No change to visitor scheme

CHIEF Executive (行政長官 ) Leung Chun-ying (梁振英) said he will not seek to expand the Individual Visit Scheme beyond the current 49 cities and will, instead, seek to tighten arrivals.

He will discuss with the central government ways to reduce the inflow of mainland tourists when he attends the annual National People’s Congress (NPC, 全國人民代表大會) and Chinese People’s Political Consultative Conference (CPPCC, 中國人民政治協商會議) sessions in Beijing this month.

Speaking before attending the weekly Executive Council (行政會議) meeting last week, Leung said the Hong Kong government realises that the influx of mainland tourists has affected the livelihoods of citizens in some districts. It will therefore continue to discuss with Beijing (北京) ways to restrict the natural growth of mainland visitors to the city.

“There is no change in the Individual Visit Scheme (自由行) – no new city will be added to the 49 qualified cities list,” said Leung.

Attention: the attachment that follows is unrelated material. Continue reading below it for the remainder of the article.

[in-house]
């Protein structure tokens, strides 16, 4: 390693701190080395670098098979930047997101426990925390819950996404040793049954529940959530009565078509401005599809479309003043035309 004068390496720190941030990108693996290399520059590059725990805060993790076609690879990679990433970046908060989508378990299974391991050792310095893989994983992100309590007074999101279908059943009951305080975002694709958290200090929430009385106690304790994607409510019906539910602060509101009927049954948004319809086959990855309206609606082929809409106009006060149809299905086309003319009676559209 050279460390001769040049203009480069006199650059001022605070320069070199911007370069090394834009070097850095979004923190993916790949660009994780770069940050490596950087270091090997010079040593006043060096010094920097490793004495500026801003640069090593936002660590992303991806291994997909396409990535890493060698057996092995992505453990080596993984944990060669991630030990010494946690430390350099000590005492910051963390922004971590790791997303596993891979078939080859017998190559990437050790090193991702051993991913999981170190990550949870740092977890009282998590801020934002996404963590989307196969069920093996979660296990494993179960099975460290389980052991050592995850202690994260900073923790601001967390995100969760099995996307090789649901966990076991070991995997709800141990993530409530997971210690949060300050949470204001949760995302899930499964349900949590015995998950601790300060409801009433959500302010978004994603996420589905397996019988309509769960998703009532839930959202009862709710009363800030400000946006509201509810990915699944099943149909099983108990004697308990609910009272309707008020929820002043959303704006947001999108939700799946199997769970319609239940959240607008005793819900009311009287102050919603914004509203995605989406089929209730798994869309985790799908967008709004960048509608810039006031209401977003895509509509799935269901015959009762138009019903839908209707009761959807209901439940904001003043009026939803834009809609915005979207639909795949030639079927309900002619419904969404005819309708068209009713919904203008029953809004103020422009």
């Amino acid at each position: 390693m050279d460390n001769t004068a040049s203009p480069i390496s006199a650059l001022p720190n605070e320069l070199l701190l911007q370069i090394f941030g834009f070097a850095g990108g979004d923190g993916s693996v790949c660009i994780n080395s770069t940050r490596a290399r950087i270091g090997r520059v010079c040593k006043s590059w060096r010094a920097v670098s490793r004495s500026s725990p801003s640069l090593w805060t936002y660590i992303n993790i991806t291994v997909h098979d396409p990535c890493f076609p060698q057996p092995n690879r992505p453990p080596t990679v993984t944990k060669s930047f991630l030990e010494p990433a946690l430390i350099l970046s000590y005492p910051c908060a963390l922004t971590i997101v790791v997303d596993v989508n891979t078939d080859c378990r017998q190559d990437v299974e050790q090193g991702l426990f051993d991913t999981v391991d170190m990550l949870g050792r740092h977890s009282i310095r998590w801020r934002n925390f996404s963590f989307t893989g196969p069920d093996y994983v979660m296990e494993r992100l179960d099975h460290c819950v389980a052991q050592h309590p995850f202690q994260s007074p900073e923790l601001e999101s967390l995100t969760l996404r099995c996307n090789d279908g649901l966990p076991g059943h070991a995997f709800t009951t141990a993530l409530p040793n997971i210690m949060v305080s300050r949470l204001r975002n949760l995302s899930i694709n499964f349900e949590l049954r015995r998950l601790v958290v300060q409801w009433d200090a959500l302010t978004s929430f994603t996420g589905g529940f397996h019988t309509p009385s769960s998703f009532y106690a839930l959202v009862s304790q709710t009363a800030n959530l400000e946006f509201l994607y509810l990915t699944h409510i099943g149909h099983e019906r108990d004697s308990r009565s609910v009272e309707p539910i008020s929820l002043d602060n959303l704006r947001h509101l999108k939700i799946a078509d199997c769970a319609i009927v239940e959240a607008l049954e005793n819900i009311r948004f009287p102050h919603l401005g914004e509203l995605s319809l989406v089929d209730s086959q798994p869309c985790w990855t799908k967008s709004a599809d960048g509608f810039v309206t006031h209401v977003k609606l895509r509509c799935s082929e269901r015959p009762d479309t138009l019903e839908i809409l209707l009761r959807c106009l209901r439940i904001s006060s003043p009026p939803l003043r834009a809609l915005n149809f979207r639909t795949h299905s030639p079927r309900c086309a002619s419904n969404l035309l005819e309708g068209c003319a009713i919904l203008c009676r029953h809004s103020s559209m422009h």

“I have been telling the central government that because Hong Kong has a limited capacity in treating tourists, I disagree with increasing the number of cities in the scheme.”

He refuted a local newspaper report that the central government plans to relax the Individual Visit Scheme.

“The report says only that the locations for mainland residents applying for individual traveller visas will be from cities to prefectures,” he said.

“It is only a matter of procedure. There is no change in the policy.”

NPC standing committee member Henry Tang Ying-yen (唐英年) said it is time to review Hong Kong’s tourist capacity.

NPC deputy Michael Tien Puk-sun (田北辰) said the chief executive does not have a full grasp of the situation and he suggested the government should set a quota for multiple-entry permits.

But he supported the suggestion that more mainland cities be allowed to join the Individual Visit Scheme.

Travel Industry Council (香港旅遊業議會) chairman Michael Wu Siu-ying (胡兆英) said the industry had no comment on setting a quota on multiple-entry permits, but said there is room to improve services for overnight tourists.

He said about 8,000 hotel rooms will be completed in the next few years.

(The Standard, Kenneth Lau, 25 February, 2015)